And I don’t think it was done efficiently here.  I didn’t really feel Vikram and Ria reconnect.  It was more or less sexual tension and then bam let’s get naked.  Let’s not go through any of our shit first and try to resolve our hatred for each other.

This is the best part of second hand romances, rediscovering that love.  That even though you’ve been hurt by someone and have changed over a period of time, you can still reconnect.  But I think Vikram just wanted Ria for her breasts and Ria wanted Vikram for his biceps.

It’s not terrible though, there were some sweet moments with these two, but it missed the boat in a major way.

Just like having Ria be a big Bollywood star, but hardly spending anytime discussing her career.  Rather, it was her at the wedding making moony eyes at Vikram, his biceps, and blue eyes.  All she really does besides that is stare and mope.

The one thing that I did think was handled reasonably well was the effect that mental illness can have on a family.  Being from a family that has mental illness on both sides, I see where Ria was coming.  While the mental illness that my family members suffer from is nowhere near as severe (that I know of) as the one that Ria’s relative suffers from, I felt her angst wondering if a ticking time bomb is going to go off in your head.

Not a pretty feeling.

Though, I wish some of the other aspects of mental illness was as well thought out.  Parts of the illness and Ria’s reaction to it were fluffed over a little bit too much for my liking, but I guess overall it worked.

Despite it’s faults, I did like Bollywood Bride.  It was a nice book to read on the flight home for Christmas, and it served it’s purpose it entertained me without really offending me.  It’s not a perfect read though, but it was nice to find a romance that didn’t deal with blondes in corsets or hot marines who came back home and fell in love with Ms. Nebraska.

Overall Rating: A B a little shabby, but in the long run worth it.

 

Top Ten Tuesday: Santa Picks

Today’s topic for Top Ten Tuesday is Top Ten Books I Want Santa to leave under my tree.  However, rather than just listing books that hadn’t come out yet for myself,  I thought I’d recommend ten books for someone looking for a book lover’s ideal Christmas book.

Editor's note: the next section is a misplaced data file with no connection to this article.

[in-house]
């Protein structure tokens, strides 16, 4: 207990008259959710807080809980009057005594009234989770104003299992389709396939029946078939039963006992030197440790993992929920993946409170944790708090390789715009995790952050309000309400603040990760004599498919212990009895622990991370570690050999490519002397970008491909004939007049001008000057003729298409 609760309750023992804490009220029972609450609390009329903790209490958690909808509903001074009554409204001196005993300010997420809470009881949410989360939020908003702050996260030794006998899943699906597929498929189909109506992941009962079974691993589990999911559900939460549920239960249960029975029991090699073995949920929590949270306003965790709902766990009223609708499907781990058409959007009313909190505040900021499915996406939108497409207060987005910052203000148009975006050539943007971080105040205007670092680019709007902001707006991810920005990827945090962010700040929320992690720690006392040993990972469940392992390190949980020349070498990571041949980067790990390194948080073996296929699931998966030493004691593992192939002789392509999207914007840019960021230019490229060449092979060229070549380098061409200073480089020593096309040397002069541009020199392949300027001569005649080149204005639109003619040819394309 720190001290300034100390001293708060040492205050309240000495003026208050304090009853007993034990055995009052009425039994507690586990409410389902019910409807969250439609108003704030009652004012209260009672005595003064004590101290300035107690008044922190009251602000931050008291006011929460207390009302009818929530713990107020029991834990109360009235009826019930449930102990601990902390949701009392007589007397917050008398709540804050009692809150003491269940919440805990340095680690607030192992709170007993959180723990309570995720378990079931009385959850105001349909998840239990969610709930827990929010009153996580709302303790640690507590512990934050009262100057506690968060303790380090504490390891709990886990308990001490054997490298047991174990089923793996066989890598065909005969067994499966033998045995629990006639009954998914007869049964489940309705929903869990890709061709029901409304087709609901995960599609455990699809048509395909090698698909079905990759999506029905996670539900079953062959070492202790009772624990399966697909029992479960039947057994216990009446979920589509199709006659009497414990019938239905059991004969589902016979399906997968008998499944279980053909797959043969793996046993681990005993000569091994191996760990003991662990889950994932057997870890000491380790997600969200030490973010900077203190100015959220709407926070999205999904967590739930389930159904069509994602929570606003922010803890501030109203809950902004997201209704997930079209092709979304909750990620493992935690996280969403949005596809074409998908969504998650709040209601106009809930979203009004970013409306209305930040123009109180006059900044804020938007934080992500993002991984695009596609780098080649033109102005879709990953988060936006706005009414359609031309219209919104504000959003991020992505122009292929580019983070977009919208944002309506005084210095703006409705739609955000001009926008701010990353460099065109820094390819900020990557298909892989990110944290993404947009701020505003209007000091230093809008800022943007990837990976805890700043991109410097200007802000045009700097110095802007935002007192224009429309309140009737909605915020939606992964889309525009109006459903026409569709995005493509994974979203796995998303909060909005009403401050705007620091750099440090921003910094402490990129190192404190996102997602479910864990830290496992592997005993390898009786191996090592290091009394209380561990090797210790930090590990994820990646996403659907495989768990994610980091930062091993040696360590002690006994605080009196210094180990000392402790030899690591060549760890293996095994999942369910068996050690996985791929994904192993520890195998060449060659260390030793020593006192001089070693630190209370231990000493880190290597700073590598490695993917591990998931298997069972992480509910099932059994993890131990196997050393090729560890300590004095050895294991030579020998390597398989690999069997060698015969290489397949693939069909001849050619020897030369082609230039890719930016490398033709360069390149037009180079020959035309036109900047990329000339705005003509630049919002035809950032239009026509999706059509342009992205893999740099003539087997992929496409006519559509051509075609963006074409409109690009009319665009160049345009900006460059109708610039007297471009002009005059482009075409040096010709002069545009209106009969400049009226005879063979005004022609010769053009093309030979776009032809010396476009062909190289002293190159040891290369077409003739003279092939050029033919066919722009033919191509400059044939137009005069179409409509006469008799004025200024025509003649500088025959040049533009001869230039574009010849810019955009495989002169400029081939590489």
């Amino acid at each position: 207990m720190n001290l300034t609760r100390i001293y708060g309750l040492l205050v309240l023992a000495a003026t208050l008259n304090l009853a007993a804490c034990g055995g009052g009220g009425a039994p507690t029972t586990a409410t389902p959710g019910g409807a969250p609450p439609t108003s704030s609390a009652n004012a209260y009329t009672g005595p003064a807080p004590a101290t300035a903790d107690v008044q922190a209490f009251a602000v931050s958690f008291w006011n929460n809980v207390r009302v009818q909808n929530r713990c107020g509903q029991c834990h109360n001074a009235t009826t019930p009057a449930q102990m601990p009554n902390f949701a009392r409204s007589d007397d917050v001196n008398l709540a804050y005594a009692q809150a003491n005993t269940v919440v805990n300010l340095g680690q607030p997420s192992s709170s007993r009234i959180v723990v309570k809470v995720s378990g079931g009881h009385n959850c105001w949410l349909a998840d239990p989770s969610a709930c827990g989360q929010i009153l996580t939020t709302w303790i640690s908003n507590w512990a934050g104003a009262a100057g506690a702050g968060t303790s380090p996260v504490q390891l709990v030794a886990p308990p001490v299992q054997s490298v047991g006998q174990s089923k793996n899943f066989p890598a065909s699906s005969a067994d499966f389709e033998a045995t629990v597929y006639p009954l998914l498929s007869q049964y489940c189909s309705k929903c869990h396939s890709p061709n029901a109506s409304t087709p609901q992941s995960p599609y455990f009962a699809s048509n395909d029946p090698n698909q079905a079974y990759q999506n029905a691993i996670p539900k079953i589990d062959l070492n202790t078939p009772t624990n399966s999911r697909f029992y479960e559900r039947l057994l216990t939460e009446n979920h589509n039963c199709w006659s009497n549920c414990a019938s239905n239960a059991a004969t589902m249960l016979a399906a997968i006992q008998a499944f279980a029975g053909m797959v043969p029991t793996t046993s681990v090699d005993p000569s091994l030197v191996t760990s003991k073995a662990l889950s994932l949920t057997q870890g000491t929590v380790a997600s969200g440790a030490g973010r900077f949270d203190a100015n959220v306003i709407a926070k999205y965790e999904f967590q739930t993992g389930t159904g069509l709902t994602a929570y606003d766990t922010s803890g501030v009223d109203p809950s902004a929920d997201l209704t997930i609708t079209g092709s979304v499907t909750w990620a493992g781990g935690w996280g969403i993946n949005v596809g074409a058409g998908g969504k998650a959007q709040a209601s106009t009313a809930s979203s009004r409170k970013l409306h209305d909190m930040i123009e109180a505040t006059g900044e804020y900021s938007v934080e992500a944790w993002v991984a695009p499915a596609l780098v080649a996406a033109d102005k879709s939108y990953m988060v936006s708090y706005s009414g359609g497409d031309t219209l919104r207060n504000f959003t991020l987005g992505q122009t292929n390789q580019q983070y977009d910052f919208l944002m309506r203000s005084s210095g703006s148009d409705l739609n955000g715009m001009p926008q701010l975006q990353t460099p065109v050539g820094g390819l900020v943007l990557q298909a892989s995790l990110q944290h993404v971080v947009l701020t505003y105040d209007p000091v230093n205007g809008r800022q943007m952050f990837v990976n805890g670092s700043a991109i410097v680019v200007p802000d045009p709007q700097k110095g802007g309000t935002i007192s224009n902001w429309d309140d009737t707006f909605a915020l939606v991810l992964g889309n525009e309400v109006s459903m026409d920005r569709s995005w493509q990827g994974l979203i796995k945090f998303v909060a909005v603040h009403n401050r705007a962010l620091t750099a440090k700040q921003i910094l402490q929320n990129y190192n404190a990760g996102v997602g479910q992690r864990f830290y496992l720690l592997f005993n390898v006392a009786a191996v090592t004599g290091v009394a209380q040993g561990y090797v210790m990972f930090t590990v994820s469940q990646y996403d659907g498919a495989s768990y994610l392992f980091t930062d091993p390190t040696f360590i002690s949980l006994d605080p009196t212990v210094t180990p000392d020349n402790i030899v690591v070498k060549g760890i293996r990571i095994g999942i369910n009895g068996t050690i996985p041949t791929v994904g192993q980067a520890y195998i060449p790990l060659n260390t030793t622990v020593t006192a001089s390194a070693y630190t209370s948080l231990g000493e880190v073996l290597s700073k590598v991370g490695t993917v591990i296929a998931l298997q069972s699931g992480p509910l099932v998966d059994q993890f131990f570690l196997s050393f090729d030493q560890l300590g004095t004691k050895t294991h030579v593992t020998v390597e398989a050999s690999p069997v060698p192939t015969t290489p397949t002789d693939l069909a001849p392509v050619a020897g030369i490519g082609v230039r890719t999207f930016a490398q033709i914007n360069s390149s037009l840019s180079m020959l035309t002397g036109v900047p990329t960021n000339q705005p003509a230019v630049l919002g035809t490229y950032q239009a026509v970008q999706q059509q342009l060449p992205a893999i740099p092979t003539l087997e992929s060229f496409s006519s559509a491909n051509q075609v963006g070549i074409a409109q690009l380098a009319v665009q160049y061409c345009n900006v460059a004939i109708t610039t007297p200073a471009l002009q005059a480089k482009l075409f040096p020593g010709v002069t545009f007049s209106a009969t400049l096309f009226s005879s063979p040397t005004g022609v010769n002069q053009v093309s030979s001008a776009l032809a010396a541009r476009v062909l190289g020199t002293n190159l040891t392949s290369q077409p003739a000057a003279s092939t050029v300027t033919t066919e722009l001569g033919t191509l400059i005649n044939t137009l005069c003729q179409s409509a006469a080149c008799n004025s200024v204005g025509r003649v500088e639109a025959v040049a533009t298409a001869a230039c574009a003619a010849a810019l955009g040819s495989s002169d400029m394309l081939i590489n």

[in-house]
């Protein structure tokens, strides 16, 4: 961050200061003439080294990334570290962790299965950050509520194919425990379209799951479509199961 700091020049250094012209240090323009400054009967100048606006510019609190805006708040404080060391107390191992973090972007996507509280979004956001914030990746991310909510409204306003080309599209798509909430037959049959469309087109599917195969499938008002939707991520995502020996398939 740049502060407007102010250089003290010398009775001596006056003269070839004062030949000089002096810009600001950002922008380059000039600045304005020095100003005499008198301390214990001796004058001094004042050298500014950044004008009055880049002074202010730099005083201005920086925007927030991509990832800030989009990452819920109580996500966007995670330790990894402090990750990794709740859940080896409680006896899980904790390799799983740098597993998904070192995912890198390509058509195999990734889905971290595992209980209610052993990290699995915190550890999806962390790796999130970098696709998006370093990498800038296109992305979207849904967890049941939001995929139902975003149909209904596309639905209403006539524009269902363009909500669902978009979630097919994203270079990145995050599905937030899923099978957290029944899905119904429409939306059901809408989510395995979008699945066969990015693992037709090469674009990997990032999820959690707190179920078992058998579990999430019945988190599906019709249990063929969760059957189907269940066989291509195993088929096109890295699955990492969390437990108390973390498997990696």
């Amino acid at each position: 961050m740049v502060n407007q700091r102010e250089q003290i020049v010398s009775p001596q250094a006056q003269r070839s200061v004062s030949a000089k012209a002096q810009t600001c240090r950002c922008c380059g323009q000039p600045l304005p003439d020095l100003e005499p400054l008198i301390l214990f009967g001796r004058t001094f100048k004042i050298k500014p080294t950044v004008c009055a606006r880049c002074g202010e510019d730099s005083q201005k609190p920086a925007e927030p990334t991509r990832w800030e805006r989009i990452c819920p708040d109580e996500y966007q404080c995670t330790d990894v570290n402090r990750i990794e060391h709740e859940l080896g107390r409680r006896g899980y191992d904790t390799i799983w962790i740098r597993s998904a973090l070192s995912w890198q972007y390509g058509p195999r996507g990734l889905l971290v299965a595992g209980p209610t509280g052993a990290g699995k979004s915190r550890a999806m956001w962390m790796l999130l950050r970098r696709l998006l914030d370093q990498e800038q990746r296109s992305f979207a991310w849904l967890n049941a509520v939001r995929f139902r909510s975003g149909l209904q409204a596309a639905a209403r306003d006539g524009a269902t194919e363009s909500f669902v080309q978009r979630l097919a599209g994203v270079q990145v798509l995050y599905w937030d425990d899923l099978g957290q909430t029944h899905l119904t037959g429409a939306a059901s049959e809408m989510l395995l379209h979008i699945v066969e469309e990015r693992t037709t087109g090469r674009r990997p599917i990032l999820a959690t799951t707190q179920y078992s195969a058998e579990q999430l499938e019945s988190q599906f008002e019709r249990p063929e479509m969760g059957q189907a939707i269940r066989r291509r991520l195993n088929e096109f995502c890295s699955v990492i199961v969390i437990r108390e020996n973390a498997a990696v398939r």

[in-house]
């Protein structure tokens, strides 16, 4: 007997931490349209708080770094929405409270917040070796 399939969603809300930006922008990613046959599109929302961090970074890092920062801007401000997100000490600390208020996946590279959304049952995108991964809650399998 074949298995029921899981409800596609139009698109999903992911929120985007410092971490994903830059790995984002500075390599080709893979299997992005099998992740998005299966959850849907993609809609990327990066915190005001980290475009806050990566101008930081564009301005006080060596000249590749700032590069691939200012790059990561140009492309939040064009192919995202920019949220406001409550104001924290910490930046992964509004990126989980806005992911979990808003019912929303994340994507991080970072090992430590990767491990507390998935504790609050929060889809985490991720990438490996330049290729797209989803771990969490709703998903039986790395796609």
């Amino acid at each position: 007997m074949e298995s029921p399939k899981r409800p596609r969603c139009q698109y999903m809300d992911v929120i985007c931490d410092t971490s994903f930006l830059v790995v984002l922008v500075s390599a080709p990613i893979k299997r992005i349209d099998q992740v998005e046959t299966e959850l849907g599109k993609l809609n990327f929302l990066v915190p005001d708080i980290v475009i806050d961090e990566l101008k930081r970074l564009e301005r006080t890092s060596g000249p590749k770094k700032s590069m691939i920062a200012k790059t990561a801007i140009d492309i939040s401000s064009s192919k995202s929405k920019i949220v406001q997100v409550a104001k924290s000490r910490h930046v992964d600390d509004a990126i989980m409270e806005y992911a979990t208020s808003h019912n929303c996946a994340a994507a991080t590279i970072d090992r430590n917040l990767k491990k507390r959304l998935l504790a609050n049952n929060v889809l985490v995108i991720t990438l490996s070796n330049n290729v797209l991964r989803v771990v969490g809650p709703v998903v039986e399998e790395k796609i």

10)

For the history lover on your list this duology is the perfect gift.  It also has some swoon in it to liven up what would otherwise be a pretty dark story.

9)

This book is pretty much the go to cookbook for me.  Because gluten does bad things to me, I have to adjust the recipes accordingly.  They still turn out pretty decently though.  It’s the perfect gift for someone who doesn’t like to cook but hates eating fast food.

8)

The perfect gag gift for anyone who hates Twilight.  And it’s the perfect paper weight as well.

7)

The perfect gift for a tween who’s not quite ready for The Princess Diaries but wants to engage in some Meg Cabot books.

6)

Probably one of the most informative books this year.  This book is perfect for  really anyone.  There are lots of issues this book lends itself too.  And while I’m not a huge fan of “message” books, this really isn’t that much of a message book.

5)

For fans of the show Sherlock, this book series is the perfect treat while waiting for the new series.  In my not so humble opinion, I think they should turn Mycroft and Watts series into a spinoff.  It works in my head cannon at least.
4)

This is the perfect series for sci-fi fans.  Also, for people who love fairytales.

3)

For someone who wants to read a historical romance that’s not dumb.  I highly suggest reading this book.

2)

For some reason I have really been enjoying DC politics YA novels lately.  I have no idea why, maybe binge watching Madam Secretary has something to do with it.  Anyway, this is the perfect gift for anyone who’s interested in those shows.

1)

For someone looking for something completely different for a stocking stuffer might I recommend this book.  It has bird people.  Yes, bird people.

2015 Goal Wrap Up

It’s time to see if I epically failed or succeeded in my 2015 reading goals.  Expect another post with my 2016 reading goals in the near-ish future.

2015 Goals:

1) I want to read about seventy-five books next year.  A realistic goal, I think given the fact my work schedule can be unpredictable and sometimes I need a breather.  It’s a little bigger than last year’s goal which I finished ridiculously early.]

Win.  I already have read 107 books at the draft date of this post.

2) Try to save more $.  Yeah, probably not going to happen.  I intend to continue my TBR pile feature, to sort of weed out preorders.  My library’s website now features a new release request tab and I’m exploiting it to the fullest. Oh, and I’ll continue to use Netgalley and Edelweiss too.  Though both those sites can be hit and miss-especially Edelweiss.